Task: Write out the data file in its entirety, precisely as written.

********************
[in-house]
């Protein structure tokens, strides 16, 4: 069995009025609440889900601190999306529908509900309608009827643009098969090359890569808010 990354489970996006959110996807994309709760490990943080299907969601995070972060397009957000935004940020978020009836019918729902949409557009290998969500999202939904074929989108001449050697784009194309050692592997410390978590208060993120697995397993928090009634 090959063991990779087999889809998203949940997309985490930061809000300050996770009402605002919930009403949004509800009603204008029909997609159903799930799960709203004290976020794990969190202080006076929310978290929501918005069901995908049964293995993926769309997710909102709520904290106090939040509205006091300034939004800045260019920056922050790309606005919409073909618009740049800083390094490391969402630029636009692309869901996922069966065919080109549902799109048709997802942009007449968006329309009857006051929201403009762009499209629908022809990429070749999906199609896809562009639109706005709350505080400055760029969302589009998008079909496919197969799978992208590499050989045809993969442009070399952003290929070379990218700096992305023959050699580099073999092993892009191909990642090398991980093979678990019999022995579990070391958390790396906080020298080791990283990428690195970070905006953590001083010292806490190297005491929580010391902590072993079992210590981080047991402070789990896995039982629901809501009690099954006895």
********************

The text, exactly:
[in-house]
């Protein structure tokens, strides 16, 4: 069995009025609440889900601190999306529908509900309608009827643009098969090359890569808010 990354489970996006959110996807994309709760490990943080299907969601995070972060397009957000935004940020978020009836019918729902949409557009290998969500999202939904074929989108001449050697784009194309050692592997410390978590208060993120697995397993928090009634 090959063991990779087999889809998203949940997309985490930061809000300050996770009402605002919930009403949004509800009603204008029909997609159903799930799960709203004290976020794990969190202080006076929310978290929501918005069901995908049964293995993926769309997710909102709520904290106090939040509205006091300034939004800045260019920056922050790309606005919409073909618009740049800083390094490391969402630029636009692309869901996922069966065919080109549902799109048709997802942009007449968006329309009857006051929201403009762009499209629908022809990429070749999906199609896809562009639109706005709350505080400055760029969302589009998008079909496919197969799978992208590499050989045809993969442009070399952003290929070379990218700096992305023959050699580099073999092993892009191909990642090398991980093979678990019999022995579990070391958390790396906080020298080791990283990428690195970070905006953590001083010292806490190297005491929580010391902590072993079992210590981080047991402070789990896995039982629901809501009690099954006895």